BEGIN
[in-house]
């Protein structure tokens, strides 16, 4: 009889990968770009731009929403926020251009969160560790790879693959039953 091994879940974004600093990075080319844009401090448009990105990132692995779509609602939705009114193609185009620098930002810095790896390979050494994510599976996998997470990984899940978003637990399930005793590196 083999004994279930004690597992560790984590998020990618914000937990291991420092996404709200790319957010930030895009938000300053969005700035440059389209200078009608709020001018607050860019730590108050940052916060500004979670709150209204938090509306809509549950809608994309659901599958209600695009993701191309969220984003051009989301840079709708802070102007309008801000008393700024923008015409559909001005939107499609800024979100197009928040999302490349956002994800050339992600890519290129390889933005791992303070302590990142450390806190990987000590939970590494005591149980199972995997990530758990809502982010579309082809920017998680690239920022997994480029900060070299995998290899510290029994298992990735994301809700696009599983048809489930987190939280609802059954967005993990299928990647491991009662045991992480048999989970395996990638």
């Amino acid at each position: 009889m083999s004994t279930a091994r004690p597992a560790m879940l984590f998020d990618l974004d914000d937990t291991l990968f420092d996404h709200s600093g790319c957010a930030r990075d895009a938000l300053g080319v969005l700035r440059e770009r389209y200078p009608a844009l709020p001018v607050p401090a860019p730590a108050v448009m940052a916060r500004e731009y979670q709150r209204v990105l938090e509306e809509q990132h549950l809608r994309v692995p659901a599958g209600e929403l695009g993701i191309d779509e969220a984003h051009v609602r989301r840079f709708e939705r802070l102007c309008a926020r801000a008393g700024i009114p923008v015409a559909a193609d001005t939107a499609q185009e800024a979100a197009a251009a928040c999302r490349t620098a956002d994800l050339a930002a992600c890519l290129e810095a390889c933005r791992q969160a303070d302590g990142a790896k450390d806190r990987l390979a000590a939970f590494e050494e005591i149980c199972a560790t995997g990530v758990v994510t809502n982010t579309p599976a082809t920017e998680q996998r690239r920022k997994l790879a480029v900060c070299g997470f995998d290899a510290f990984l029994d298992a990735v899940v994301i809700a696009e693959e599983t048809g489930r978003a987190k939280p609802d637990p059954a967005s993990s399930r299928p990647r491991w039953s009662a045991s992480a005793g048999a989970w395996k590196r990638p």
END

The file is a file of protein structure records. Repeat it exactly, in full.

[in-house]
């Protein structure tokens, strides 16, 4: 009889990968770009731009929403926020251009969160560790790879693959039953 091994879940974004600093990075080319844009401090448009990105990132692995779509609602939705009114193609185009620098930002810095790896390979050494994510599976996998997470990984899940978003637990399930005793590196 083999004994279930004690597992560790984590998020990618914000937990291991420092996404709200790319957010930030895009938000300053969005700035440059389209200078009608709020001018607050860019730590108050940052916060500004979670709150209204938090509306809509549950809608994309659901599958209600695009993701191309969220984003051009989301840079709708802070102007309008801000008393700024923008015409559909001005939107499609800024979100197009928040999302490349956002994800050339992600890519290129390889933005791992303070302590990142450390806190990987000590939970590494005591149980199972995997990530758990809502982010579309082809920017998680690239920022997994480029900060070299995998290899510290029994298992990735994301809700696009599983048809489930987190939280609802059954967005993990299928990647491991009662045991992480048999989970395996990638």
């Amino acid at each position: 009889m083999s004994t279930a091994r004690p597992a560790m879940l984590f998020d990618l974004d914000d937990t291991l990968f420092d996404h709200s600093g790319c957010a930030r990075d895009a938000l300053g080319v969005l700035r440059e770009r389209y200078p009608a844009l709020p001018v607050p401090a860019p730590a108050v448009m940052a916060r500004e731009y979670q709150r209204v990105l938090e509306e809509q990132h549950l809608r994309v692995p659901a599958g209600e929403l695009g993701i191309d779509e969220a984003h051009v609602r989301r840079f709708e939705r802070l102007c309008a926020r801000a008393g700024i009114p923008v015409a559909a193609d001005t939107a499609q185009e800024a979100a197009a251009a928040c999302r490349t620098a956002d994800l050339a930002a992600c890519l290129e810095a390889c933005r791992q969160a303070d302590g990142a790896k450390d806190r990987l390979a000590a939970f590494e050494e005591i149980c199972a560790t995997g990530v758990v994510t809502n982010t579309p599976a082809t920017e998680q996998r690239r920022k997994l790879a480029v900060c070299g997470f995998d290899a510290f990984l029994d298992a990735v899940v994301i809700a696009e693959e599983t048809g489930r978003a987190k939280p609802d637990p059954a967005s993990s399930r299928p990647r491991w039953s009662a045991s992480a005793g048999a989970w395996k590196r990638p």